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Obstructive sleep apnea in pregnancy

INTRODUCTION

The prevalence of obesity in reproductive-aged women has increased in recent years. As a result, the prevalence of obesity-related comorbid conditions complicating pregnancy is also increasing. One of these conditions is obstructive sleep apnea (OSA), which refers to apnea (absent or severely reduced airflow) during sleep despite respiratory effort. OSA is characterized by repetitive partial or complete episodes of upper airway obstruction during sleep. The obstruction results in a reduction of airflow, hypoxemia, sympathetic discharge, and recurrent arousals from sleep. Central sleep apnea, which will not be reviewed here, is a different disorder that is defined by episodes of cessation of airflow due to absent breathing effort. (See "Sleep related breathing disorders in adults: Definitions".)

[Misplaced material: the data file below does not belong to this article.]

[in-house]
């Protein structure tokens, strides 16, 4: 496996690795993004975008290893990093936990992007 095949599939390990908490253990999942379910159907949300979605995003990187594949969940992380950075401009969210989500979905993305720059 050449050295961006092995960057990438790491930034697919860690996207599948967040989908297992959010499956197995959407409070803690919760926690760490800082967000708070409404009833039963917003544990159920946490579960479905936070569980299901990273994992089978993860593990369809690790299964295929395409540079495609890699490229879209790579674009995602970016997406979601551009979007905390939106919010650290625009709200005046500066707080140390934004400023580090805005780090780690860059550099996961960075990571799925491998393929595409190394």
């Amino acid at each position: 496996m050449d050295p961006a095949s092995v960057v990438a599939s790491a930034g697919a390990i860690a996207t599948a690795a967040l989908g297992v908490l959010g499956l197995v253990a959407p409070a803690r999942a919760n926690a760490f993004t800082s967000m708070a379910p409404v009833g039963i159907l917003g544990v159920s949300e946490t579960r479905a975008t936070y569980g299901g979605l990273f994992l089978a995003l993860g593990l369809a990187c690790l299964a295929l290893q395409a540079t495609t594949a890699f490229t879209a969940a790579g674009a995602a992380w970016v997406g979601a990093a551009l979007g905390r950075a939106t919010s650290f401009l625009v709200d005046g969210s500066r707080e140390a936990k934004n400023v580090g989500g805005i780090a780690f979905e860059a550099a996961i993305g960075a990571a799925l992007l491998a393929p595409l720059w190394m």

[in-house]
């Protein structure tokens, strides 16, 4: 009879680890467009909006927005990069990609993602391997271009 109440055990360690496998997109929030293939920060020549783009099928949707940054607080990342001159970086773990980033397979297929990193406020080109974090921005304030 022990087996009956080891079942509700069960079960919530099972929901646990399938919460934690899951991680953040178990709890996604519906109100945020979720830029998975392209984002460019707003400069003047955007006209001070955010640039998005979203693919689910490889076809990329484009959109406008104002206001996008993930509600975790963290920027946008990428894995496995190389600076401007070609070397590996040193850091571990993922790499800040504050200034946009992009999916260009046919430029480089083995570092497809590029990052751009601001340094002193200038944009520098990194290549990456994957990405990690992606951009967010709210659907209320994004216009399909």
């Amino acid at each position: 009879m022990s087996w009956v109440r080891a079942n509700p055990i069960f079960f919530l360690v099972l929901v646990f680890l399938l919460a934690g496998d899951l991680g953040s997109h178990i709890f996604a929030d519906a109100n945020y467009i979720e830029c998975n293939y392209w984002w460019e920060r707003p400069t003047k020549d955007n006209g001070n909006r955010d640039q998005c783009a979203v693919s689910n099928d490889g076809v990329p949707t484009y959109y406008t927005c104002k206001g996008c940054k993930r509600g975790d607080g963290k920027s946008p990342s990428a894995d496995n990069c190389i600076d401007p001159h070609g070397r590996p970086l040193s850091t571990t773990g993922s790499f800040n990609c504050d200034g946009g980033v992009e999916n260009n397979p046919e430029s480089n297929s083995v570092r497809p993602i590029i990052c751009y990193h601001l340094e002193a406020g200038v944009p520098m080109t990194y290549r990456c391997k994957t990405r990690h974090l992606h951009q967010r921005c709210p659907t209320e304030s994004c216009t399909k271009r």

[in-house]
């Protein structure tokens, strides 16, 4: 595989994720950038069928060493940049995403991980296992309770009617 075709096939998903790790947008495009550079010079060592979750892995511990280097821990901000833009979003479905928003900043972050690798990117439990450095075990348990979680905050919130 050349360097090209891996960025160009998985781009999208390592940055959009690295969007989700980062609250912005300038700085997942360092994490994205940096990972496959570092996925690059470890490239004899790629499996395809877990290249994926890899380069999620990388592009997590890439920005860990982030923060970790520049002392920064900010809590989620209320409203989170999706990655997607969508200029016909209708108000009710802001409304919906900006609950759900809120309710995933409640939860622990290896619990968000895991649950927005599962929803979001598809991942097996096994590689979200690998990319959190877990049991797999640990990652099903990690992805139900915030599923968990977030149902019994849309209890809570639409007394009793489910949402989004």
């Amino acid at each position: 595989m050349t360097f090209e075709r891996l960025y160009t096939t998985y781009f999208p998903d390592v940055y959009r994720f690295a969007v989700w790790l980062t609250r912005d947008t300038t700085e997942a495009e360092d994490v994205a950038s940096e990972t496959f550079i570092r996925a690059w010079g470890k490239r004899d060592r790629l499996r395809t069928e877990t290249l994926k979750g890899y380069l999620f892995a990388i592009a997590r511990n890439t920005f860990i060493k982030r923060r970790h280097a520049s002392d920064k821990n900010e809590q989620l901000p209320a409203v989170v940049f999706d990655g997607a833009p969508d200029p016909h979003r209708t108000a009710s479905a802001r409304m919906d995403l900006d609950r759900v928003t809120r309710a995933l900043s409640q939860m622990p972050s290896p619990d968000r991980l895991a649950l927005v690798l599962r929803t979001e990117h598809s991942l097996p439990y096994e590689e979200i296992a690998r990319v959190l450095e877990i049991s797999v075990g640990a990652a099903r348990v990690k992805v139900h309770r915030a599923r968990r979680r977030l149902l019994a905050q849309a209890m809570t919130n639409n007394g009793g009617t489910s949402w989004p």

While the diagnosis and management of OSA are similar in pregnant and nonpregnant women, some aspects of the disorder are unique to pregnancy. This topic will discuss OSA in pregnancy. This discussion is limited by the scarcity of studies that address OSA in pregnant women; the only available data come from case studies, case series, small cohort studies, and a few small longitudinal studies. No population based epidemiological studies have been performed [1].

Detailed discussions of sleep related breathing disorders (eg, OSA, central sleep apnea) in nonpregnant individuals are available separately.

(See "Overview of obstructive sleep apnea in adults".)

(See "Sleep related breathing disorders in adults: Definitions".)

                                   

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Literature review current through: Mar 2014. | This topic last updated: Mar 26, 2014.
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